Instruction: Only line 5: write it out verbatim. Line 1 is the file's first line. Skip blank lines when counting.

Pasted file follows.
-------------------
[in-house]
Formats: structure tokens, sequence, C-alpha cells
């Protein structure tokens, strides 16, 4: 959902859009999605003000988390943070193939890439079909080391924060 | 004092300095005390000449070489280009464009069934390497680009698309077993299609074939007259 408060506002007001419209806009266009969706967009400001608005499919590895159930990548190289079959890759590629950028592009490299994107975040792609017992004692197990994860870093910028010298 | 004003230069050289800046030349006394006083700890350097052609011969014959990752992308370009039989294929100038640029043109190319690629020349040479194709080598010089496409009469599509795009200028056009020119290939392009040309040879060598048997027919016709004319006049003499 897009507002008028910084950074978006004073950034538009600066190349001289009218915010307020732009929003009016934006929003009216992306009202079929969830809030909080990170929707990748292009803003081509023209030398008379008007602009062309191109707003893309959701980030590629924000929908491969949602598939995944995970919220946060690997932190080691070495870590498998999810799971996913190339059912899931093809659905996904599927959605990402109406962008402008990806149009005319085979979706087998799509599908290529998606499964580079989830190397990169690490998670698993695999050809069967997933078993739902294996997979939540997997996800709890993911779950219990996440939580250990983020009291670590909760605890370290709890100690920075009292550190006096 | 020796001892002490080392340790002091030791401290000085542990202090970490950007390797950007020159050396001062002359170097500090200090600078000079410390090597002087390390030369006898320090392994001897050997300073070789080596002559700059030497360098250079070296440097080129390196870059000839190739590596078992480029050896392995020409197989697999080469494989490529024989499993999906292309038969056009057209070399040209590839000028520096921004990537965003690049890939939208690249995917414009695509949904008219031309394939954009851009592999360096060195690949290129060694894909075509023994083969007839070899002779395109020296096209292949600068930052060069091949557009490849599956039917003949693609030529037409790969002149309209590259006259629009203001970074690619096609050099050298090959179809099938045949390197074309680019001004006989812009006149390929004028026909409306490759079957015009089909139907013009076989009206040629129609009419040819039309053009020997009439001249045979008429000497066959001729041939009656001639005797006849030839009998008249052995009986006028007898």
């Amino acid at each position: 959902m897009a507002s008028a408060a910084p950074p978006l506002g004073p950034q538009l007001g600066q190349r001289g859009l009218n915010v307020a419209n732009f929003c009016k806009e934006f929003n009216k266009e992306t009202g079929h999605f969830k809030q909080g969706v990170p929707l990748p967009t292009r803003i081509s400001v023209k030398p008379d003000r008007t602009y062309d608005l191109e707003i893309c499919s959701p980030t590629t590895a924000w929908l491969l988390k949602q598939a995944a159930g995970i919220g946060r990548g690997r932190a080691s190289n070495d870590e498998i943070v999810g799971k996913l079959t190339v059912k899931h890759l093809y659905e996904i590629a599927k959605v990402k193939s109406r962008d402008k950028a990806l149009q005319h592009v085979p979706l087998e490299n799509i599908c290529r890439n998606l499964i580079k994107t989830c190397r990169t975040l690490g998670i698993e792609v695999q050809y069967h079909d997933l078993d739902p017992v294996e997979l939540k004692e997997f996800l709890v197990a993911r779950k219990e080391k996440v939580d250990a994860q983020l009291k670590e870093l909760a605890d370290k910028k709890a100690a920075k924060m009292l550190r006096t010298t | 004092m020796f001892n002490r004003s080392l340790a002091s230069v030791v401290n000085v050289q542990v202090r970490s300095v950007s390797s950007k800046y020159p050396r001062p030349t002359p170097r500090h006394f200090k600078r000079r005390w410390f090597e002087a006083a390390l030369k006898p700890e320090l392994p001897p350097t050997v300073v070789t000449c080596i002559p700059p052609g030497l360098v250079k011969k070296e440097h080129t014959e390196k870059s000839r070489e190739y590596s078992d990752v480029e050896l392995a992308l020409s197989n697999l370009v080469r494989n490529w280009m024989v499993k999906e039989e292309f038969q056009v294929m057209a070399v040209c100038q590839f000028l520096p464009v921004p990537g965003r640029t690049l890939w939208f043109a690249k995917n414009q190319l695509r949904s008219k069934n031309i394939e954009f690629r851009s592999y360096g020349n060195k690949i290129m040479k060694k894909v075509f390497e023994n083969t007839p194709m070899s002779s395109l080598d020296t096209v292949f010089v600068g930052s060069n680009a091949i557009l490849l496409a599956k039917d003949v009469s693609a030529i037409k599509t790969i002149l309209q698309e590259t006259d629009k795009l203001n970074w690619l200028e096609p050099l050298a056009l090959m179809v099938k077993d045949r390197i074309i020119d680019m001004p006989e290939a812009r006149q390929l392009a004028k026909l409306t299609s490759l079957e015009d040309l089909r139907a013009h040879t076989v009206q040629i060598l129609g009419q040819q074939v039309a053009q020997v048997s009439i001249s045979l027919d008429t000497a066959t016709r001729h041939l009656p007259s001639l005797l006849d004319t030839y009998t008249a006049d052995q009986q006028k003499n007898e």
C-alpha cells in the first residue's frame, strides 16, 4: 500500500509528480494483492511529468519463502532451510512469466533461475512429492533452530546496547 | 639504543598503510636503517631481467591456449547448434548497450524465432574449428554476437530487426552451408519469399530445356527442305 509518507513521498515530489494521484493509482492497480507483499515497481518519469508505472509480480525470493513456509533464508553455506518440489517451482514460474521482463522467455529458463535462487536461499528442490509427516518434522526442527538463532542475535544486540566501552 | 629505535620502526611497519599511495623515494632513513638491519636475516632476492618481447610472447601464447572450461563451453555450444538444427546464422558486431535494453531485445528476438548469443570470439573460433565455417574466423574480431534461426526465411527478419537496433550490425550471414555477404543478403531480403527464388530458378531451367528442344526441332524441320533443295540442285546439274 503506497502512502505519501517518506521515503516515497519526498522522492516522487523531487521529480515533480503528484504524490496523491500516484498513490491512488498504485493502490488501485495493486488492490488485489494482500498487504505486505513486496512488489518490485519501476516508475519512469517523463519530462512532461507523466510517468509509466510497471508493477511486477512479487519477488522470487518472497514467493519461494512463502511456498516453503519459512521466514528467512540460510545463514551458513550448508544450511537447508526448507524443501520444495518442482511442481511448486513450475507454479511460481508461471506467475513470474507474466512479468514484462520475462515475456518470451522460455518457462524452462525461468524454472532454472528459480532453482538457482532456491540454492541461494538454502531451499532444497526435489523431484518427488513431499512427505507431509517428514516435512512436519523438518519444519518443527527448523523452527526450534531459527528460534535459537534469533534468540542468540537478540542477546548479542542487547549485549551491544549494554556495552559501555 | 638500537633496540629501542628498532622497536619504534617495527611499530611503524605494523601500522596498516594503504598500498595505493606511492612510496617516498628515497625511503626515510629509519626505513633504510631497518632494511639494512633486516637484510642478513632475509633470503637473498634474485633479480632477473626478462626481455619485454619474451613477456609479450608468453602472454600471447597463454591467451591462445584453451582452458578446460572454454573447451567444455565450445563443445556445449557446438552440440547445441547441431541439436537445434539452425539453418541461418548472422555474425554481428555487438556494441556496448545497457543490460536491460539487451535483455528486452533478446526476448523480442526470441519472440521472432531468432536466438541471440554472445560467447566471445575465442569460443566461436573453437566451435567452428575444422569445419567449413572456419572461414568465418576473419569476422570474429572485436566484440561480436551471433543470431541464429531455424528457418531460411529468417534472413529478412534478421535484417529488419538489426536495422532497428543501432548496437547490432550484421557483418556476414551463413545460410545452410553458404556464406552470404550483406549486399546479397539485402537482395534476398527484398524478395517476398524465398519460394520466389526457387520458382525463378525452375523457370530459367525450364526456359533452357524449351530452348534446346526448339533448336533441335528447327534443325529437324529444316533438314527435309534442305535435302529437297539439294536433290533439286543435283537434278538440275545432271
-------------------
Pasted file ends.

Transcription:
C-alpha cells in the first residue's frame, strides 16, 4: 500500500509528480494483492511529468519463502532451510512469466533461475512429492533452530546496547 | 639504543598503510636503517631481467591456449547448434548497450524465432574449428554476437530487426552451408519469399530445356527442305 509518507513521498515530489494521484493509482492497480507483499515497481518519469508505472509480480525470493513456509533464508553455506518440489517451482514460474521482463522467455529458463535462487536461499528442490509427516518434522526442527538463532542475535544486540566501552 | 629505535620502526611497519599511495623515494632513513638491519636475516632476492618481447610472447601464447572450461563451453555450444538444427546464422558486431535494453531485445528476438548469443570470439573460433565455417574466423574480431534461426526465411527478419537496433550490425550471414555477404543478403531480403527464388530458378531451367528442344526441332524441320533443295540442285546439274 503506497502512502505519501517518506521515503516515497519526498522522492516522487523531487521529480515533480503528484504524490496523491500516484498513490491512488498504485493502490488501485495493486488492490488485489494482500498487504505486505513486496512488489518490485519501476516508475519512469517523463519530462512532461507523466510517468509509466510497471508493477511486477512479487519477488522470487518472497514467493519461494512463502511456498516453503519459512521466514528467512540460510545463514551458513550448508544450511537447508526448507524443501520444495518442482511442481511448486513450475507454479511460481508461471506467475513470474507474466512479468514484462520475462515475456518470451522460455518457462524452462525461468524454472532454472528459480532453482538457482532456491540454492541461494538454502531451499532444497526435489523431484518427488513431499512427505507431509517428514516435512512436519523438518519444519518443527527448523523452527526450534531459527528460534535459537534469533534468540542468540537478540542477546548479542542487547549485549551491544549494554556495552559501555 | 638500537633496540629501542628498532622497536619504534617495527611499530611503524605494523601500522596498516594503504598500498595505493606511492612510496617516498628515497625511503626515510629509519626505513633504510631497518632494511639494512633486516637484510642478513632475509633470503637473498634474485633479480632477473626478462626481455619485454619474451613477456609479450608468453602472454600471447597463454591467451591462445584453451582452458578446460572454454573447451567444455565450445563443445556445449557446438552440440547445441547441431541439436537445434539452425539453418541461418548472422555474425554481428555487438556494441556496448545497457543490460536491460539487451535483455528486452533478446526476448523480442526470441519472440521472432531468432536466438541471440554472445560467447566471445575465442569460443566461436573453437566451435567452428575444422569445419567449413572456419572461414568465418576473419569476422570474429572485436566484440561480436551471433543470431541464429531455424528457418531460411529468417534472413529478412534478421535484417529488419538489426536495422532497428543501432548496437547490432550484421557483418556476414551463413545460410545452410553458404556464406552470404550483406549486399546479397539485402537482395534476398527484398524478395517476398524465398519460394520466389526457387520458382525463378525452375523457370530459367525450364526456359533452357524449351530452348534446346526448339533448336533441335528447327534443325529437324529444316533438314527435309534442305535435302529437297539439294536433290533439286543435283537434278538440275545432271